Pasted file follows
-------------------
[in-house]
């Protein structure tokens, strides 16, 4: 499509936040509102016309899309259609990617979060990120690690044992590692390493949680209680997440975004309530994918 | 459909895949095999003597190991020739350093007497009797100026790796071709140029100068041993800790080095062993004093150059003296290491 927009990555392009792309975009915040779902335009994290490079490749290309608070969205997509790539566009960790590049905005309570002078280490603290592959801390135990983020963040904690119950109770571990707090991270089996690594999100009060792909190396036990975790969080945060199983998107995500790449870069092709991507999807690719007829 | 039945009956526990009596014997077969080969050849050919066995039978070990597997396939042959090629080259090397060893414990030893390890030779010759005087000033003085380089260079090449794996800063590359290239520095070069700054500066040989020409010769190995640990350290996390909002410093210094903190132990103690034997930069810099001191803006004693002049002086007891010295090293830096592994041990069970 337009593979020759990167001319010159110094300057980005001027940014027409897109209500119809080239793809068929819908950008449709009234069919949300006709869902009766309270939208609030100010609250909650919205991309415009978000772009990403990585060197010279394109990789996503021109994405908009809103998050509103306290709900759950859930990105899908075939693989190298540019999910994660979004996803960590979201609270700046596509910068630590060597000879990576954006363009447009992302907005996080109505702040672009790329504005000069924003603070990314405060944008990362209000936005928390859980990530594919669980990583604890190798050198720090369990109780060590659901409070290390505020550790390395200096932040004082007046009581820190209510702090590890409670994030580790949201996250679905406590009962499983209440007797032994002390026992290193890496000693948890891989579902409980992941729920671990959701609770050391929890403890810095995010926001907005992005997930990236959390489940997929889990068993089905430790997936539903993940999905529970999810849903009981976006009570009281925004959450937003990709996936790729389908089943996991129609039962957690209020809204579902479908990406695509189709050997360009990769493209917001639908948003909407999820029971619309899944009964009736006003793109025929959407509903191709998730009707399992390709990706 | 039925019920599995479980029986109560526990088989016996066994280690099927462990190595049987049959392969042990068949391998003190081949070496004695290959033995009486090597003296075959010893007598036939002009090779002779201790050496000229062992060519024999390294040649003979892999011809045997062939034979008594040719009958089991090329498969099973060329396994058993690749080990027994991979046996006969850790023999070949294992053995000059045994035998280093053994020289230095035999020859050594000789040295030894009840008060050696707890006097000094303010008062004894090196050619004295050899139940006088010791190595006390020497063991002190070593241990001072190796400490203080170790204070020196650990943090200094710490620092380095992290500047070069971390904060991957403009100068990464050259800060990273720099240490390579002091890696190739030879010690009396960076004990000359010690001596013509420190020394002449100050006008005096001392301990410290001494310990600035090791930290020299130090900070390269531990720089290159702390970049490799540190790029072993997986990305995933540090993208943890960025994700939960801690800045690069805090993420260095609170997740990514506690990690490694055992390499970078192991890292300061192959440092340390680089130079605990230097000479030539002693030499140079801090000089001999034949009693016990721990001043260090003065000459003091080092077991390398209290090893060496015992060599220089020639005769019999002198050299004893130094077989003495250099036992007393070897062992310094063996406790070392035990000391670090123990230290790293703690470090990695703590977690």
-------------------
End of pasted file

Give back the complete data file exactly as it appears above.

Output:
[in-house]
């Protein structure tokens, strides 16, 4: 499509936040509102016309899309259609990617979060990120690690044992590692390493949680209680997440975004309530994918 | 459909895949095999003597190991020739350093007497009797100026790796071709140029100068041993800790080095062993004093150059003296290491 927009990555392009792309975009915040779902335009994290490079490749290309608070969205997509790539566009960790590049905005309570002078280490603290592959801390135990983020963040904690119950109770571990707090991270089996690594999100009060792909190396036990975790969080945060199983998107995500790449870069092709991507999807690719007829 | 039945009956526990009596014997077969080969050849050919066995039978070990597997396939042959090629080259090397060893414990030893390890030779010759005087000033003085380089260079090449794996800063590359290239520095070069700054500066040989020409010769190995640990350290996390909002410093210094903190132990103690034997930069810099001191803006004693002049002086007891010295090293830096592994041990069970 337009593979020759990167001319010159110094300057980005001027940014027409897109209500119809080239793809068929819908950008449709009234069919949300006709869902009766309270939208609030100010609250909650919205991309415009978000772009990403990585060197010279394109990789996503021109994405908009809103998050509103306290709900759950859930990105899908075939693989190298540019999910994660979004996803960590979201609270700046596509910068630590060597000879990576954006363009447009992302907005996080109505702040672009790329504005000069924003603070990314405060944008990362209000936005928390859980990530594919669980990583604890190798050198720090369990109780060590659901409070290390505020550790390395200096932040004082007046009581820190209510702090590890409670994030580790949201996250679905406590009962499983209440007797032994002390026992290193890496000693948890891989579902409980992941729920671990959701609770050391929890403890810095995010926001907005992005997930990236959390489940997929889990068993089905430790997936539903993940999905529970999810849903009981976006009570009281925004959450937003990709996936790729389908089943996991129609039962957690209020809204579902479908990406695509189709050997360009990769493209917001639908948003909407999820029971619309899944009964009736006003793109025929959407509903191709998730009707399992390709990706 | 039925019920599995479980029986109560526990088989016996066994280690099927462990190595049987049959392969042990068949391998003190081949070496004695290959033995009486090597003296075959010893007598036939002009090779002779201790050496000229062992060519024999390294040649003979892999011809045997062939034979008594040719009958089991090329498969099973060329396994058993690749080990027994991979046996006969850790023999070949294992053995000059045994035998280093053994020289230095035999020859050594000789040295030894009840008060050696707890006097000094303010008062004894090196050619004295050899139940006088010791190595006390020497063991002190070593241990001072190796400490203080170790204070020196650990943090200094710490620092380095992290500047070069971390904060991957403009100068990464050259800060990273720099240490390579002091890696190739030879010690009396960076004990000359010690001596013509420190020394002449100050006008005096001392301990410290001494310990600035090791930290020299130090900070390269531990720089290159702390970049490799540190790029072993997986990305995933540090993208943890960025994700939960801690800045690069805090993420260095609170997740990514506690990690490694055992390499970078192991890292300061192959440092340390680089130079605990230097000479030539002693030499140079801090000089001999034949009693016990721990001043260090003065000459003091080092077991390398209290090893060496015992060599220089020639005769019999002198050299004893130094077989003495250099036992007393070897062992310094063996406790070392035990000391670090123990230290790293703690470090990695703590977690």